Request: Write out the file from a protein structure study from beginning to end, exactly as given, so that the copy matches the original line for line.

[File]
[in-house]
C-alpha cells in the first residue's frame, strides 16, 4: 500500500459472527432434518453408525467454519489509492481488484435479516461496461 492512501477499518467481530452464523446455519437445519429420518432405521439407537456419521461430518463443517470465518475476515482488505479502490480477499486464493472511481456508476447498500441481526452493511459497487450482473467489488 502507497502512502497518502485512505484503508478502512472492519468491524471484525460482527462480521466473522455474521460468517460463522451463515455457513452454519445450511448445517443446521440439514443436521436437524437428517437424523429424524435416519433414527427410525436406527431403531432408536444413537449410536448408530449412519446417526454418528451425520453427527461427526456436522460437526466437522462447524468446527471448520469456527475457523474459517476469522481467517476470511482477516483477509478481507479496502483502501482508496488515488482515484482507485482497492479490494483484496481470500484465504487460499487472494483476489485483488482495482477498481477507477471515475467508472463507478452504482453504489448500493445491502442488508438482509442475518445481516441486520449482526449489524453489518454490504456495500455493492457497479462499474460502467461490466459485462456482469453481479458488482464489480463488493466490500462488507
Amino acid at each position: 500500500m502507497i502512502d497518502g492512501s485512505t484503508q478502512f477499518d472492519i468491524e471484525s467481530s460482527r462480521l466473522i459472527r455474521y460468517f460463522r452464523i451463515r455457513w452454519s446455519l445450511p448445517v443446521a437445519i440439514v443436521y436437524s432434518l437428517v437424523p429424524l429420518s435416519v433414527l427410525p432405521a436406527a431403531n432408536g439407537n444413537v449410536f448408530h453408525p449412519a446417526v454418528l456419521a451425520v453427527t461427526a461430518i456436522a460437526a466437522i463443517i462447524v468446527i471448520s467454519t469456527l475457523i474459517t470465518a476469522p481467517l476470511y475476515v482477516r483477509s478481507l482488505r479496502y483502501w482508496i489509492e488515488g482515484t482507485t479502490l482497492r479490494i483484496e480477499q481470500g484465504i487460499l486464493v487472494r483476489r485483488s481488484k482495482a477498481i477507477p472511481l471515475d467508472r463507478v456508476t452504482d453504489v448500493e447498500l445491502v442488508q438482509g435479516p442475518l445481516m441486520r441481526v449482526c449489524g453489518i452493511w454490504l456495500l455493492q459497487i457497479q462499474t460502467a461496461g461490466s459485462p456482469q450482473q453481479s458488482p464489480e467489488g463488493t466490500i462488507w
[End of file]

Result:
[in-house]
C-alpha cells in the first residue's frame, strides 16, 4: 500500500459472527432434518453408525467454519489509492481488484435479516461496461 492512501477499518467481530452464523446455519437445519429420518432405521439407537456419521461430518463443517470465518475476515482488505479502490480477499486464493472511481456508476447498500441481526452493511459497487450482473467489488 502507497502512502497518502485512505484503508478502512472492519468491524471484525460482527462480521466473522455474521460468517460463522451463515455457513452454519445450511448445517443446521440439514443436521436437524437428517437424523429424524435416519433414527427410525436406527431403531432408536444413537449410536448408530449412519446417526454418528451425520453427527461427526456436522460437526466437522462447524468446527471448520469456527475457523474459517476469522481467517476470511482477516483477509478481507479496502483502501482508496488515488482515484482507485482497492479490494483484496481470500484465504487460499487472494483476489485483488482495482477498481477507477471515475467508472463507478452504482453504489448500493445491502442488508438482509442475518445481516441486520449482526449489524453489518454490504456495500455493492457497479462499474460502467461490466459485462456482469453481479458488482464489480463488493466490500462488507
Amino acid at each position: 500500500m502507497i502512502d497518502g492512501s485512505t484503508q478502512f477499518d472492519i468491524e471484525s467481530s460482527r462480521l466473522i459472527r455474521y460468517f460463522r452464523i451463515r455457513w452454519s446455519l445450511p448445517v443446521a437445519i440439514v443436521y436437524s432434518l437428517v437424523p429424524l429420518s435416519v433414527l427410525p432405521a436406527a431403531n432408536g439407537n444413537v449410536f448408530h453408525p449412519a446417526v454418528l456419521a451425520v453427527t461427526a461430518i456436522a460437526a466437522i463443517i462447524v468446527i471448520s467454519t469456527l475457523i474459517t470465518a476469522p481467517l476470511y475476515v482477516r483477509s478481507l482488505r479496502y483502501w482508496i489509492e488515488g482515484t482507485t479502490l482497492r479490494i483484496e480477499q481470500g484465504i487460499l486464493v487472494r483476489r485483488s481488484k482495482a477498481i477507477p472511481l471515475d467508472r463507478v456508476t452504482d453504489v448500493e447498500l445491502v442488508q438482509g435479516p442475518l445481516m441486520r441481526v449482526c449489524g453489518i452493511w454490504l456495500l455493492q459497487i457497479q462499474t460502467a461496461g461490466s459485462p456482469q450482473q453481479s458488482p464489480e467489488g463488493t466490500i462488507w